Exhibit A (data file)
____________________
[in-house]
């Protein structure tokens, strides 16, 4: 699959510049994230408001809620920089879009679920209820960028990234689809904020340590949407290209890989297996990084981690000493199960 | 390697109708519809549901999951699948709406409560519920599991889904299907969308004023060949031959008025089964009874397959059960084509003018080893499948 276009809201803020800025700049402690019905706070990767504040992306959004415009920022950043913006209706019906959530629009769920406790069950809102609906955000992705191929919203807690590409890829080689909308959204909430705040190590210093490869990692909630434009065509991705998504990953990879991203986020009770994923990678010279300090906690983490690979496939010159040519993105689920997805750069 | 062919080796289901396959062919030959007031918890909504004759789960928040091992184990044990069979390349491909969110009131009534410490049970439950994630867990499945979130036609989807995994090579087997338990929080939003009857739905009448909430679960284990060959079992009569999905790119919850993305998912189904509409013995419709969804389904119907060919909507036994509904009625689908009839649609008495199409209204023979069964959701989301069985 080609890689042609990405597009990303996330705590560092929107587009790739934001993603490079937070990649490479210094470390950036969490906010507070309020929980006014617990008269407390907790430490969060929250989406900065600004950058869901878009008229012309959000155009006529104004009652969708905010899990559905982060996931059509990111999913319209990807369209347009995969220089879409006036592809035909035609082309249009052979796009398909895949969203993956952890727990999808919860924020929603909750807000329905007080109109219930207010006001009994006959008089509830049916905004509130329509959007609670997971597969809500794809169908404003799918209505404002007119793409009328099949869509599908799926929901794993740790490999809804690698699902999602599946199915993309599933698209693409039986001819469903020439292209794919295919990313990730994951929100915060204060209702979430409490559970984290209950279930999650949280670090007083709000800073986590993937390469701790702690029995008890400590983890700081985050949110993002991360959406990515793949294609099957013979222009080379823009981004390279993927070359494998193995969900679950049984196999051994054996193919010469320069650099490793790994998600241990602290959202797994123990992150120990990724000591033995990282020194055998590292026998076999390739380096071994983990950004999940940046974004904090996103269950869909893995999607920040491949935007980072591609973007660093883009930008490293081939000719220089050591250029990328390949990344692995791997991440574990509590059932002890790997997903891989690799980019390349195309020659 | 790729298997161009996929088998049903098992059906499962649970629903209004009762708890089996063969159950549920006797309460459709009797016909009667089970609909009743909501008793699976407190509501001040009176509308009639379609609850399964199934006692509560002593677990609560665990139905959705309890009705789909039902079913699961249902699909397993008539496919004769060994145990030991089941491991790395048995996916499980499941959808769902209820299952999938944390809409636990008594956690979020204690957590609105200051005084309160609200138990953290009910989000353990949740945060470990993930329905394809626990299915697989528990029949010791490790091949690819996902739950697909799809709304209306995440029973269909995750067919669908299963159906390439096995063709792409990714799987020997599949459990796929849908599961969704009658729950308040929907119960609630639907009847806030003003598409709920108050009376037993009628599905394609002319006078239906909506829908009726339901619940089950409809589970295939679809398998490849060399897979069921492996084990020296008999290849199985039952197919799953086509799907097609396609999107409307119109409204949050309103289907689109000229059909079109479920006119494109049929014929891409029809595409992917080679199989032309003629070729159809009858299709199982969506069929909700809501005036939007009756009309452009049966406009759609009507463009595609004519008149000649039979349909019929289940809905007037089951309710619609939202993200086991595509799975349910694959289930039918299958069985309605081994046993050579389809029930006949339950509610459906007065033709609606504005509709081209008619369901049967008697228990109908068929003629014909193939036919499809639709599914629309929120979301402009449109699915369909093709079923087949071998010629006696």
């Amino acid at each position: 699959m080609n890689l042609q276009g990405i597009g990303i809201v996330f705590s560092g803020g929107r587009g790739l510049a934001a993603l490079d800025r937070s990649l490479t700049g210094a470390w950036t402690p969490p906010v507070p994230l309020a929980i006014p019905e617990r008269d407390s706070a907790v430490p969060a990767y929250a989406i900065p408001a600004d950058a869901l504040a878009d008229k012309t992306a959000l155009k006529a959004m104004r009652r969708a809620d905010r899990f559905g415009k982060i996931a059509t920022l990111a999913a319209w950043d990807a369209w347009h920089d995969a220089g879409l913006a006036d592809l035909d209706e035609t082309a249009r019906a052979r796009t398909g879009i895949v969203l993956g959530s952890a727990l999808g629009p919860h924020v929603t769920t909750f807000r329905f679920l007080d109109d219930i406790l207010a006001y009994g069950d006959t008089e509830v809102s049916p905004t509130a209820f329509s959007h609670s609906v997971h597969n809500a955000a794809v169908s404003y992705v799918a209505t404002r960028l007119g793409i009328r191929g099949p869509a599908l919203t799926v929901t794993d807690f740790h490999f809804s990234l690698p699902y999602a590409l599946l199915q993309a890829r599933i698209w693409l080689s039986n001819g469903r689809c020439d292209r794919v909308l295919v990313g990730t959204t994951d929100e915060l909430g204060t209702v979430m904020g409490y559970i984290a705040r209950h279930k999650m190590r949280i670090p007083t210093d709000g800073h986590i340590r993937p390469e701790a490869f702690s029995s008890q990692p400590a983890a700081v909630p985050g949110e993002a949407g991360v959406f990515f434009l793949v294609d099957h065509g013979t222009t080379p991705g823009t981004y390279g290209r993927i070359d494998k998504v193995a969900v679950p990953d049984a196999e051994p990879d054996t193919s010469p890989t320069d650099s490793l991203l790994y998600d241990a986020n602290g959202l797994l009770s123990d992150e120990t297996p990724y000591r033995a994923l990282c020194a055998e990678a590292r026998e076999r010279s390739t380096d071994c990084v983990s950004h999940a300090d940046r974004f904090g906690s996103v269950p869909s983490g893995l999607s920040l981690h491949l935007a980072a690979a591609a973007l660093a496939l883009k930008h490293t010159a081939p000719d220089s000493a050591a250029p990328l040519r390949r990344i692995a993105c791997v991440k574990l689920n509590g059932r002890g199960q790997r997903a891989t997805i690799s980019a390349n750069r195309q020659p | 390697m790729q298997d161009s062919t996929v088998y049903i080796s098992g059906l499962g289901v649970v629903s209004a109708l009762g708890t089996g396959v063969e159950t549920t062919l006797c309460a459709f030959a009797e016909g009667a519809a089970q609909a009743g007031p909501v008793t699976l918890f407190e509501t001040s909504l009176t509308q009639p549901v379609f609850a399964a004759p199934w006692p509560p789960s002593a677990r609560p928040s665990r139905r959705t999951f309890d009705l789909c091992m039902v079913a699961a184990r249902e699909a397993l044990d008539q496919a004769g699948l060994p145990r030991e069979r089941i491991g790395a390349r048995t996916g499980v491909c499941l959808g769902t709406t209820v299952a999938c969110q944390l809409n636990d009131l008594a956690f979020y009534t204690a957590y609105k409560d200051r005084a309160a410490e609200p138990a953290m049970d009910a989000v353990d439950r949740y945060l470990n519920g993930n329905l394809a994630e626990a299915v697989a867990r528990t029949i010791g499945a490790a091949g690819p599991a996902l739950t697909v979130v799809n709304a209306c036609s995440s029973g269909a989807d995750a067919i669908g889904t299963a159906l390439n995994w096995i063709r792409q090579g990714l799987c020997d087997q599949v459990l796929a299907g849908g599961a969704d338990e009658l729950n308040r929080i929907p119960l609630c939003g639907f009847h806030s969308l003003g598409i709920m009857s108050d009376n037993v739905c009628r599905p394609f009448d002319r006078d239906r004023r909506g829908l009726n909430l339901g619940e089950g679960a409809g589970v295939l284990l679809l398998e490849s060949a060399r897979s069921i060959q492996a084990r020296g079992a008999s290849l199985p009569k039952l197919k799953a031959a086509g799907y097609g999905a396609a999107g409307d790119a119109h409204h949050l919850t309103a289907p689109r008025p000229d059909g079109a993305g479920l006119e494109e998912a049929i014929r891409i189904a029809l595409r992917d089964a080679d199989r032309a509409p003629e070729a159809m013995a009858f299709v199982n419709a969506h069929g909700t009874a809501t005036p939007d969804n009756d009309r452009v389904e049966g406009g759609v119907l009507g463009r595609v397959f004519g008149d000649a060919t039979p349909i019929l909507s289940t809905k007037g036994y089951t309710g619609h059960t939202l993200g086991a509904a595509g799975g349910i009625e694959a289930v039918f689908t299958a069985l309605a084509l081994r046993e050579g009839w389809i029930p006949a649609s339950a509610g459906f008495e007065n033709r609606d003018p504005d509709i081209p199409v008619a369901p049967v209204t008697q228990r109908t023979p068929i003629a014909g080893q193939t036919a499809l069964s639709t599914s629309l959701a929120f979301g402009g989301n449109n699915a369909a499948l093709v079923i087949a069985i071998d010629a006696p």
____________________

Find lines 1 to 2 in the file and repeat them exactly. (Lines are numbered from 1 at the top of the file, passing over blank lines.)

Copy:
[in-house]
């Protein structure tokens, strides 16, 4: 699959510049994230408001809620920089879009679920209820960028990234689809904020340590949407290209890989297996990084981690000493199960 | 390697109708519809549901999951699948709406409560519920599991889904299907969308004023060949031959008025089964009874397959059960084509003018080893499948 276009809201803020800025700049402690019905706070990767504040992306959004415009920022950043913006209706019906959530629009769920406790069950809102609906955000992705191929919203807690590409890829080689909308959204909430705040190590210093490869990692909630434009065509991705998504990953990879991203986020009770994923990678010279300090906690983490690979496939010159040519993105689920997805750069 | 062919080796289901396959062919030959007031918890909504004759789960928040091992184990044990069979390349491909969110009131009534410490049970439950994630867990499945979130036609989807995994090579087997338990929080939003009857739905009448909430679960284990060959079992009569999905790119919850993305998912189904509409013995419709969804389904119907060919909507036994509904009625689908009839649609008495199409209204023979069964959701989301069985 080609890689042609990405597009990303996330705590560092929107587009790739934001993603490079937070990649490479210094470390950036969490906010507070309020929980006014617990008269407390907790430490969060929250989406900065600004950058869901878009008229012309959000155009006529104004009652969708905010899990559905982060996931059509990111999913319209990807369209347009995969220089879409006036592809035909035609082309249009052979796009398909895949969203993956952890727990999808919860924020929603909750807000329905007080109109219930207010006001009994006959008089509830049916905004509130329509959007609670997971597969809500794809169908404003799918209505404002007119793409009328099949869509599908799926929901794993740790490999809804690698699902999602599946199915993309599933698209693409039986001819469903020439292209794919295919990313990730994951929100915060204060209702979430409490559970984290209950279930999650949280670090007083709000800073986590993937390469701790702690029995008890400590983890700081985050949110993002991360959406990515793949294609099957013979222009080379823009981004390279993927070359494998193995969900679950049984196999051994054996193919010469320069650099490793790994998600241990602290959202797994123990992150120990990724000591033995990282020194055998590292026998076999390739380096071994983990950004999940940046974004904090996103269950869909893995999607920040491949935007980072591609973007660093883009930008490293081939000719220089050591250029990328390949990344692995791997991440574990509590059932002890790997997903891989690799980019390349195309020659 | 790729298997161009996929088998049903098992059906499962649970629903209004009762708890089996063969159950549920006797309460459709009797016909009667089970609909009743909501008793699976407190509501001040009176509308009639379609609850399964199934006692509560002593677990609560665990139905959705309890009705789909039902079913699961249902699909397993008539496919004769060994145990030991089941491991790395048995996916499980499941959808769902209820299952999938944390809409636990008594956690979020204690957590609105200051005084309160609200138990953290009910989000353990949740945060470990993930329905394809626990299915697989528990029949010791490790091949690819996902739950697909799809709304209306995440029973269909995750067919669908299963159906390439096995063709792409990714799987020997599949459990796929849908599961969704009658729950308040929907119960609630639907009847806030003003598409709920108050009376037993009628599905394609002319006078239906909506829908009726339901619940089950409809589970295939679809398998490849060399897979069921492996084990020296008999290849199985039952197919799953086509799907097609396609999107409307119109409204949050309103289907689109000229059909079109479920006119494109049929014929891409029809595409992917080679199989032309003629070729159809009858299709199982969506069929909700809501005036939007009756009309452009049966406009759609009507463009595609004519008149000649039979349909019929289940809905007037089951309710619609939202993200086991595509799975349910694959289930039918299958069985309605081994046993050579389809029930006949339950509610459906007065033709609606504005509709081209008619369901049967008697228990109908068929003629014909193939036919499809639709599914629309929120979301402009449109699915369909093709079923087949071998010629006696």